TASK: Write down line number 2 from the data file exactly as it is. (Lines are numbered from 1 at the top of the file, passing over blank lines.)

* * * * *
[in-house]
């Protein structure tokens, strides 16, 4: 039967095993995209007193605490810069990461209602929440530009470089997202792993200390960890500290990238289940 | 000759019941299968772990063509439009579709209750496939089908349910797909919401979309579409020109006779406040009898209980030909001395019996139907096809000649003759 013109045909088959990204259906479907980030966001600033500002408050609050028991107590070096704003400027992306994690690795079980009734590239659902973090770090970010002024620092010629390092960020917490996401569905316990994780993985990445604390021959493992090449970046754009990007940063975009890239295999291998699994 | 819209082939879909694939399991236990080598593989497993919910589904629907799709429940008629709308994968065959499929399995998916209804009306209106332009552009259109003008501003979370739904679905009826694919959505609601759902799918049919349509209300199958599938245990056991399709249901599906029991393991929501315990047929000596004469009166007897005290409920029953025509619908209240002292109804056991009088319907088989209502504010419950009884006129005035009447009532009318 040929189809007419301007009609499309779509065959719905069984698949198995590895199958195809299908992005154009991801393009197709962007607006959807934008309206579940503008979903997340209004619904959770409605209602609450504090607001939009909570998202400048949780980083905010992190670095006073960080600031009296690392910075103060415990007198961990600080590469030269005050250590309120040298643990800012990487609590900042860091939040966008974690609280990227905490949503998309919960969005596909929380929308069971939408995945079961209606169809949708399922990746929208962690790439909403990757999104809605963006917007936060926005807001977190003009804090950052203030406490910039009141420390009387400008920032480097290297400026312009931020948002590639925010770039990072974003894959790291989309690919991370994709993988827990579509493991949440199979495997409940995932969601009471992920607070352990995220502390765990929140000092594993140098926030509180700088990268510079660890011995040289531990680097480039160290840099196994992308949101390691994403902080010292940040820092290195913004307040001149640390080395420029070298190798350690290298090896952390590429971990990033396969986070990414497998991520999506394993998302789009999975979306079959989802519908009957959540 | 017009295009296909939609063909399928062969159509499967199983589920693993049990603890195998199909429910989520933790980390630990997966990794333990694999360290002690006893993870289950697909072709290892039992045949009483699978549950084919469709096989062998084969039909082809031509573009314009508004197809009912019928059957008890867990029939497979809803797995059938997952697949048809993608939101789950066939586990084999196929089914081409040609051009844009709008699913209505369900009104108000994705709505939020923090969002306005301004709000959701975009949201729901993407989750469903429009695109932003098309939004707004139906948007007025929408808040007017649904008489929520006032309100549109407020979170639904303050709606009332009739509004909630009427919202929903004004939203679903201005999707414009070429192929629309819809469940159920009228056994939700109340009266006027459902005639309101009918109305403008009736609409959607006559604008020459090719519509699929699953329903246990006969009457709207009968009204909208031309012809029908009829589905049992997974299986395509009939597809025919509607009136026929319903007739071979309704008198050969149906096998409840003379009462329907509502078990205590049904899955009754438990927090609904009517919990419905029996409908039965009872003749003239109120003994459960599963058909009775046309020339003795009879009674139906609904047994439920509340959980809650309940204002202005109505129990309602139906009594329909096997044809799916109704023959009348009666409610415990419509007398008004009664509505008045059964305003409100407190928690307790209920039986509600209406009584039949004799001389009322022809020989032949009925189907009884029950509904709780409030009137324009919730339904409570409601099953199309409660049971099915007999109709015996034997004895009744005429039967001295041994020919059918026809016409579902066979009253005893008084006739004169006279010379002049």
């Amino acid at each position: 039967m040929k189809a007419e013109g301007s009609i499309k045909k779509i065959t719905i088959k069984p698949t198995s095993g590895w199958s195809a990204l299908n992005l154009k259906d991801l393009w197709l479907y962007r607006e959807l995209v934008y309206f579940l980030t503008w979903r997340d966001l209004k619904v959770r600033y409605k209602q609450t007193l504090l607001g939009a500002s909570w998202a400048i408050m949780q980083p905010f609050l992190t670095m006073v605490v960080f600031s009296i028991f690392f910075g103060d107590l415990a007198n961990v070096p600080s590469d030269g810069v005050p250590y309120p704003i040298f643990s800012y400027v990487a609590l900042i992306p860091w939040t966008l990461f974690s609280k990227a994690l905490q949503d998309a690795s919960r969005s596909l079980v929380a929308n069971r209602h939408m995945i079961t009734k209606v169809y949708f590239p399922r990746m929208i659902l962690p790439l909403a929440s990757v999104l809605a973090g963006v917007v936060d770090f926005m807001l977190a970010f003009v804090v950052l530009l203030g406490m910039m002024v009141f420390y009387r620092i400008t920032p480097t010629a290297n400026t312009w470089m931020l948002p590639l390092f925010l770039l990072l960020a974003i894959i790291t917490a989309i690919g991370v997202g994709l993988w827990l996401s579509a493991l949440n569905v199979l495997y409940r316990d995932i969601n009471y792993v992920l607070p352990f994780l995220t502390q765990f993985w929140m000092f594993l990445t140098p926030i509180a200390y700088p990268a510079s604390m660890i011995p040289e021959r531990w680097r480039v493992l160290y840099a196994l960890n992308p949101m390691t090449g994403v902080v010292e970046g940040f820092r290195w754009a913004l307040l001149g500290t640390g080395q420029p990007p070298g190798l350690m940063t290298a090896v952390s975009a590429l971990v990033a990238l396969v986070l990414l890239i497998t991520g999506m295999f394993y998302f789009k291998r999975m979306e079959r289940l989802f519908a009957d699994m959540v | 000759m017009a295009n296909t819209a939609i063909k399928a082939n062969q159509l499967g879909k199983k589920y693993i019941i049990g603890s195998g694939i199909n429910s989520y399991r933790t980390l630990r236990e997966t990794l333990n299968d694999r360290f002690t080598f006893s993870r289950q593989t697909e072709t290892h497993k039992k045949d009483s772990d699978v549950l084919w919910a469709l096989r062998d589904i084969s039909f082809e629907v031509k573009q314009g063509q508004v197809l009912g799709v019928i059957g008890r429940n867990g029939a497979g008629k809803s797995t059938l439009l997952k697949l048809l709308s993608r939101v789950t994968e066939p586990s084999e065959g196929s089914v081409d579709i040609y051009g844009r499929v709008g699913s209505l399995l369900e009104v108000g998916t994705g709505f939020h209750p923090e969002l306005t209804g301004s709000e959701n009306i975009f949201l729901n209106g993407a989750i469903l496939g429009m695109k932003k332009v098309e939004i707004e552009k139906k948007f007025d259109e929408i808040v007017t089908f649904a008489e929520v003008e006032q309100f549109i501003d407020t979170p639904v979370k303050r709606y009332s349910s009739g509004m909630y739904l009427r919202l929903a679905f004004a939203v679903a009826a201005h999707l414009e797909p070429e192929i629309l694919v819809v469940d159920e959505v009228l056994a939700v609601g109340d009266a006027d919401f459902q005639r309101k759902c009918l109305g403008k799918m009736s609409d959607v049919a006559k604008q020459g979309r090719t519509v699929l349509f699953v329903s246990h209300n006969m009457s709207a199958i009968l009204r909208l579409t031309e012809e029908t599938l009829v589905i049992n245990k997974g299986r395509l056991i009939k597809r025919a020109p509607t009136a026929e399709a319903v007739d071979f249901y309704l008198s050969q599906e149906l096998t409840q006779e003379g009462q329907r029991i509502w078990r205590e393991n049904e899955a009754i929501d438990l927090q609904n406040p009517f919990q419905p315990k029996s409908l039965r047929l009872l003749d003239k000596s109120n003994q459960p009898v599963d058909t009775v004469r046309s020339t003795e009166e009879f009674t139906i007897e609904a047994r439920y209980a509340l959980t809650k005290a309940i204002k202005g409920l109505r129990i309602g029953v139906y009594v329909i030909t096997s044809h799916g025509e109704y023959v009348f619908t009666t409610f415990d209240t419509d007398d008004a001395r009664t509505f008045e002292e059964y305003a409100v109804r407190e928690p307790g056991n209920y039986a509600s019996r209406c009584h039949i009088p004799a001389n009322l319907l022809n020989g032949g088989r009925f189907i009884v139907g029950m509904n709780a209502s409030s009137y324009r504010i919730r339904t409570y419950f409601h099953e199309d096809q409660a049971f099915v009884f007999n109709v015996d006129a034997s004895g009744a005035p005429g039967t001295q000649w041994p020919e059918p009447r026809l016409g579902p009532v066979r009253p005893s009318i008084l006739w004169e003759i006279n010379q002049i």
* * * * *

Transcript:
């Protein structure tokens, strides 16, 4: 039967095993995209007193605490810069990461209602929440530009470089997202792993200390960890500290990238289940 | 000759019941299968772990063509439009579709209750496939089908349910797909919401979309579409020109006779406040009898209980030909001395019996139907096809000649003759 013109045909088959990204259906479907980030966001600033500002408050609050028991107590070096704003400027992306994690690795079980009734590239659902973090770090970010002024620092010629390092960020917490996401569905316990994780993985990445604390021959493992090449970046754009990007940063975009890239295999291998699994 | 819209082939879909694939399991236990080598593989497993919910589904629907799709429940008629709308994968065959499929399995998916209804009306209106332009552009259109003008501003979370739904679905009826694919959505609601759902799918049919349509209300199958599938245990056991399709249901599906029991393991929501315990047929000596004469009166007897005290409920029953025509619908209240002292109804056991009088319907088989209502504010419950009884006129005035009447009532009318 040929189809007419301007009609499309779509065959719905069984698949198995590895199958195809299908992005154009991801393009197709962007607006959807934008309206579940503008979903997340209004619904959770409605209602609450504090607001939009909570998202400048949780980083905010992190670095006073960080600031009296690392910075103060415990007198961990600080590469030269005050250590309120040298643990800012990487609590900042860091939040966008974690609280990227905490949503998309919960969005596909929380929308069971939408995945079961209606169809949708399922990746929208962690790439909403990757999104809605963006917007936060926005807001977190003009804090950052203030406490910039009141420390009387400008920032480097290297400026312009931020948002590639925010770039990072974003894959790291989309690919991370994709993988827990579509493991949440199979495997409940995932969601009471992920607070352990995220502390765990929140000092594993140098926030509180700088990268510079660890011995040289531990680097480039160290840099196994992308949101390691994403902080010292940040820092290195913004307040001149640390080395420029070298190798350690290298090896952390590429971990990033396969986070990414497998991520999506394993998302789009999975979306079959989802519908009957959540 | 017009295009296909939609063909399928062969159509499967199983589920693993049990603890195998199909429910989520933790980390630990997966990794333990694999360290002690006893993870289950697909072709290892039992045949009483699978549950084919469709096989062998084969039909082809031509573009314009508004197809009912019928059957008890867990029939497979809803797995059938997952697949048809993608939101789950066939586990084999196929089914081409040609051009844009709008699913209505369900009104108000994705709505939020923090969002306005301004709000959701975009949201729901993407989750469903429009695109932003098309939004707004139906948007007025929408808040007017649904008489929520006032309100549109407020979170639904303050709606009332009739509004909630009427919202929903004004939203679903201005999707414009070429192929629309819809469940159920009228056994939700109340009266006027459902005639309101009918109305403008009736609409959607006559604008020459090719519509699929699953329903246990006969009457709207009968009204909208031309012809029908009829589905049992997974299986395509009939597809025919509607009136026929319903007739071979309704008198050969149906096998409840003379009462329907509502078990205590049904899955009754438990927090609904009517919990419905029996409908039965009872003749003239109120003994459960599963058909009775046309020339003795009879009674139906609904047994439920509340959980809650309940204002202005109505129990309602139906009594329909096997044809799916109704023959009348009666409610415990419509007398008004009664509505008045059964305003409100407190928690307790209920039986509600209406009584039949004799001389009322022809020989032949009925189907009884029950509904709780409030009137324009919730339904409570409601099953199309409660049971099915007999109709015996034997004895009744005429039967001295041994020919059918026809016409579902066979009253005893008084006739004169006279010379002049």